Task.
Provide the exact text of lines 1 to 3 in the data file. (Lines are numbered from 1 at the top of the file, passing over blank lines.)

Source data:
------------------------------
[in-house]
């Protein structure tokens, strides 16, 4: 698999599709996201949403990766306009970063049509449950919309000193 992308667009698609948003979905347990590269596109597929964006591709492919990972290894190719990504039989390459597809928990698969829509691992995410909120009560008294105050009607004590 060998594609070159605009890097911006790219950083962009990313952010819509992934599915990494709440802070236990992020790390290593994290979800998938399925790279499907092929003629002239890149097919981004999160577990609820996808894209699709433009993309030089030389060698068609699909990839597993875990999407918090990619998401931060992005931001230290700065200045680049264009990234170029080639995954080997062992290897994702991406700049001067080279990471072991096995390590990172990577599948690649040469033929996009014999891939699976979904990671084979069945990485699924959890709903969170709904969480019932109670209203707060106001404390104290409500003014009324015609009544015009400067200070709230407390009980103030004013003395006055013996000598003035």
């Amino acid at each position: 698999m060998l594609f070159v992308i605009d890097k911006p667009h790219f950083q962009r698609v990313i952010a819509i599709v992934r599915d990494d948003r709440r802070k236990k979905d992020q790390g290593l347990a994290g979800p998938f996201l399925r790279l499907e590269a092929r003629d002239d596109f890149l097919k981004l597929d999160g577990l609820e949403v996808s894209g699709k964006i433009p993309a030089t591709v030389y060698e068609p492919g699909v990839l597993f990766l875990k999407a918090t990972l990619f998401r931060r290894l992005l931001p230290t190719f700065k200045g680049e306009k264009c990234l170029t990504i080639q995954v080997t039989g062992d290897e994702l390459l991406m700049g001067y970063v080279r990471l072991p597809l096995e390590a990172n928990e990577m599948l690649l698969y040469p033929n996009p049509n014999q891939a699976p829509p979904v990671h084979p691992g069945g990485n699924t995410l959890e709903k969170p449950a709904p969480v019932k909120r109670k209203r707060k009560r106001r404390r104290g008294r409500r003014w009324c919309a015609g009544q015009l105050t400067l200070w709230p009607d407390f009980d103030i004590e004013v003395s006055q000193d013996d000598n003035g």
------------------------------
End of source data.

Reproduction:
[in-house]
């Protein structure tokens, strides 16, 4: 698999599709996201949403990766306009970063049509449950919309000193 992308667009698609948003979905347990590269596109597929964006591709492919990972290894190719990504039989390459597809928990698969829509691992995410909120009560008294105050009607004590 060998594609070159605009890097911006790219950083962009990313952010819509992934599915990494709440802070236990992020790390290593994290979800998938399925790279499907092929003629002239890149097919981004999160577990609820996808894209699709433009993309030089030389060698068609699909990839597993875990999407918090990619998401931060992005931001230290700065200045680049264009990234170029080639995954080997062992290897994702991406700049001067080279990471072991096995390590990172990577599948690649040469033929996009014999891939699976979904990671084979069945990485699924959890709903969170709904969480019932109670209203707060106001404390104290409500003014009324015609009544015009400067200070709230407390009980103030004013003395006055013996000598003035």
């Amino acid at each position: 698999m060998l594609f070159v992308i605009d890097k911006p667009h790219f950083q962009r698609v990313i952010a819509i599709v992934r599915d990494d948003r709440r802070k236990k979905d992020q790390g290593l347990a994290g979800p998938f996201l399925r790279l499907e590269a092929r003629d002239d596109f890149l097919k981004l597929d999160g577990l609820e949403v996808s894209g699709k964006i433009p993309a030089t591709v030389y060698e068609p492919g699909v990839l597993f990766l875990k999407a918090t990972l990619f998401r931060r290894l992005l931001p230290t190719f700065k200045g680049e306009k264009c990234l170029t990504i080639q995954v080997t039989g062992d290897e994702l390459l991406m700049g001067y970063v080279r990471l072991p597809l096995e390590a990172n928990e990577m599948l690649l698969y040469p033929n996009p049509n014999q891939a699976p829509p979904v990671h084979p691992g069945g990485n699924t995410l959890e709903k969170p449950a709904p969480v019932k909120r109670k209203r707060k009560r106001r404390r104290g008294r409500r003014w009324c919309a015609g009544q015009l105050t400067l200070w709230p009607d407390f009980d103030i004590e004013v003395s006055q000193d013996d000598n003035g």